How do writers and publishers handle charged topics like climate change?
In his new book environmentalist Jamie Clarke makes a case for including more perspectives, both for the sake of book sales and the planet.
Check out my recent hit piece for the New York based Publishing Perspectives in full below or the original here.
Environmentalist, Jamie Clarke is executive director of the Oxford-based Climate Outreach. Starting with a perception that traditional climate change narratives were turning off potentially interested people, he’s now co-author with colleague Adam Corner of Talking Climate: From Research to Practice in Public Engagement, published last month by Palgrave Macmillan and recently covered by New York Magazine.
In the book, Clarke and Corner attempt to answer the question: what is the best way to write about climate change?
With the height of the book-giving season underway, Publishing Perspectives interviewed Clarke for his observations on the question.
Publishing Perspectives: Why did you think there’s an issue about the way people write about climate change?
Jamie Clarke: Understandably, the way it’s written about today tends to fit with the culture and history of how it’s been written about previously. That’s tended to be dominated by dry scientific facts and issues that are far away in space and time like dates in the future when something is going to happen.
It’s been dominated by a scientific world view that sees these things as important and it reflects the concerns and values of the people most passionately engaged in it—the scientists and environmentalists.
This has lead to media covering the story in a predictable manner, which many people can’t relate to. The result of this is that the story of climate change has been quite polarized and confused.
PP: You’ve talked about the need to have new and diverse voices speaking on climate change. How do you actually go about that?
JC: We work with people of faith, migrants, and trade union leaders, who see climate change quite differently. We work with people from the center right who don’t fit the stereotype of climate-change campaigners and [we] look for common ground. Of course, scientists and political leaders have real authority, but only to some people. It depends on your value perspective.
“The publishing world has a very influential role in shaping our perceptions of climate change.”Jamie Clarke
PP: What are you thoughts about how publishing is communicating climate change?
JC: There’s quite a focus on doom and gloom, and the narrative that the end of the world is nigh. There are definite solutions to climate change out there that could make a nice place to start for alternative narratives. We need stories that avoid scaring people. The recent climate agreement in Paris would be a great place to start.
People fall into following the same cultural norms. If you’re aware of it and are not making an effort that would be a shame. If publishers tell stories in a different way, they’ll widen the market for their own books.
PP: What could publishing do differently?
“Make sure what you publish is not hyperbole…Try to stick to basic facts. Use peer-reviewed scientific research if you’re worried. Have confidence.”Jamie Clarke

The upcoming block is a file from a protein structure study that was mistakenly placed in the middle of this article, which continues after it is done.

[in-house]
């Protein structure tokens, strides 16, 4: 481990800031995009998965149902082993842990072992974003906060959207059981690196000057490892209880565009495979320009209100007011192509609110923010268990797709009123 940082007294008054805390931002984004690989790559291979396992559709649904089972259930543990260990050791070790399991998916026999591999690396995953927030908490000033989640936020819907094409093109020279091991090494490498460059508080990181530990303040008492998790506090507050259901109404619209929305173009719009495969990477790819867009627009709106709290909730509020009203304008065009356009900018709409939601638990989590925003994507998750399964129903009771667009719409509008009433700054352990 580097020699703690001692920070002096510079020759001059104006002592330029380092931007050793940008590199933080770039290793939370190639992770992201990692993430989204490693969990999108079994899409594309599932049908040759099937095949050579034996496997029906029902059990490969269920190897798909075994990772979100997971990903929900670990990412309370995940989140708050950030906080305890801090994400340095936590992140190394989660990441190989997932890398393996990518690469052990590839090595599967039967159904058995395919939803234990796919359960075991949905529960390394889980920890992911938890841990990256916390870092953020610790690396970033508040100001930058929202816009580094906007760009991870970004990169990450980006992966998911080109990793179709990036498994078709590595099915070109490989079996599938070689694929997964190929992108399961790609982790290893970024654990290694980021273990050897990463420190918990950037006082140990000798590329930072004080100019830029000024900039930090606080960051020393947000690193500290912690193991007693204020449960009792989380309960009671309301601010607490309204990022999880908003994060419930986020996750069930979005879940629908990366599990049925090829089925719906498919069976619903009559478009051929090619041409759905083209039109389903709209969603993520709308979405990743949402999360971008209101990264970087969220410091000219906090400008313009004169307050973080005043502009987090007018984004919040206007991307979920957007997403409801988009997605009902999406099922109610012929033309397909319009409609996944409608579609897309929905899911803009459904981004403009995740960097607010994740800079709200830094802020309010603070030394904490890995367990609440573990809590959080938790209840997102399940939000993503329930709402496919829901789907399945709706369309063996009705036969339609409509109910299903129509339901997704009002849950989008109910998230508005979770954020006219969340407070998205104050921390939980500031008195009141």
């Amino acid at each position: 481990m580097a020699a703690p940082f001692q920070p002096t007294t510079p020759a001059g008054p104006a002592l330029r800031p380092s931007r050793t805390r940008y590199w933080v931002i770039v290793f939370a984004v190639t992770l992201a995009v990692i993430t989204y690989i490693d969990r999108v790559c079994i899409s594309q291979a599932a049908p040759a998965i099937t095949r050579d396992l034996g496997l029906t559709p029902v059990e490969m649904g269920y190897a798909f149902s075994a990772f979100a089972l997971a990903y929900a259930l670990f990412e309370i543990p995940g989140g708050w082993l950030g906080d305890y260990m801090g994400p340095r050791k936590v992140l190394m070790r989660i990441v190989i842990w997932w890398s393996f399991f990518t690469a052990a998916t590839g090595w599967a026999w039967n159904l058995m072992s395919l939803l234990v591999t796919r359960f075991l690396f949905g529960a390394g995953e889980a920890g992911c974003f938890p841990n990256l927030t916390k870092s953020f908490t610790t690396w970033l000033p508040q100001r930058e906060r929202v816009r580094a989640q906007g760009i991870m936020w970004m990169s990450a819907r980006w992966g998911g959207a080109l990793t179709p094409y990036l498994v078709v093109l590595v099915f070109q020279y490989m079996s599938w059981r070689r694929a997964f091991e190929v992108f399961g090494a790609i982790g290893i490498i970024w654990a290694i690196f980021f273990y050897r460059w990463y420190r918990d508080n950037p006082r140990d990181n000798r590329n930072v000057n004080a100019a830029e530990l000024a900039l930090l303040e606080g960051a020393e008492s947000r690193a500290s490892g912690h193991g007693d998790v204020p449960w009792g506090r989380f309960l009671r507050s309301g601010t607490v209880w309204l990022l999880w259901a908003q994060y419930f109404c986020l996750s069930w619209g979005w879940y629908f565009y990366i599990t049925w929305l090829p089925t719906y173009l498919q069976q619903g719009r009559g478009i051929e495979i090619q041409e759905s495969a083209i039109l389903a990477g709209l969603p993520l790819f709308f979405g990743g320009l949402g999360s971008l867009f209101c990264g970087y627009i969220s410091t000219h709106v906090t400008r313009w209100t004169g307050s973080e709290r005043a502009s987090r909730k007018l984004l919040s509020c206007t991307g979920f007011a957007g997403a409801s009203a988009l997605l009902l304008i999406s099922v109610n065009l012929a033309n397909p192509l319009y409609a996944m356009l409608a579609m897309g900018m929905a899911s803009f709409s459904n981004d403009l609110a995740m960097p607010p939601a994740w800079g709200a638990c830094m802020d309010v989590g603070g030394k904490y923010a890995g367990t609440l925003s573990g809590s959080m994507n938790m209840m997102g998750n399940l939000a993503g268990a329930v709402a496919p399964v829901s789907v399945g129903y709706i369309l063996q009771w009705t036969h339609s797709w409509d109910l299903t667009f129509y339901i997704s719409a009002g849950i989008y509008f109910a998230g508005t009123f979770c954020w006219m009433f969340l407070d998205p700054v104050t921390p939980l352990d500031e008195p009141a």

JC: The publishing world has a very influential role in shaping our perceptions of climate change. The books they publish help shapes society’s perceptions.
Most of us know that smoking causes cancer, but we don’t usually understand all the science that explains it. We bring our real-world understanding to the issue and don’t start off with the view that it’s a complex issue that we can’t hope to understand.
For a publisher, editor or writer looking for a new narrative about climate change, why not then start with people’s real-life experiences and use that as a way into the issue, rather than adopt the hackneyed standard dystopian lens? By making it personal, you’re helping people to understand in their own terms and not just reproducing the views of others.
‘There Will Be People Who Disagree’
PP: Some publishers may be wary of tackling climate change in this way because of the criticism they may receive from climate-change skeptics. Should they be?
JC: There will be people who disagree—as there are about any social issue you publish books about. There is even an industry devoted to undermining the dominant storylines about climate change.
So make sure what you publish is not hyperbole…Try to stick to basic facts. Use peer-reviewed scientific research if you’re worried. Have confidence.
“People fall into following the same cultural norms…If publishers tell stories in a different way, they’ll widen the market for their own books.”Jamie Clarke
PP: You’ve talked about the danger of trivializing climate change. What do you mean?
JC: One way is that to try to help your readers get their heads around climate change you take such a small-scale issue that actually climate change is actually no longer there. You’re trying to give them a nudge, but they’re no longer engaging with the bigger issue. Climate change needs to be there in the story.
The other mistake is to treat your readers as stupid. If you say that you only have to turn off your light bulbs and everything will be sorted out, they’ll see the problem with your argument.
PP: Can you tell us what “social silence” means in the context of climate-change writing and publishing?
JC: “Social silence” … occurs when people care a lot about an issue but don’t talk about it because they feel they need to have lots of knowledge about it; and because it’s been so politicized that they know that there’ll be other people around the dinner table who’ll have strong views, and more knowledge.
The result is that other people don’t talk about it either, because they assume no one else talks about it. The silence then just gets deeper and deeper.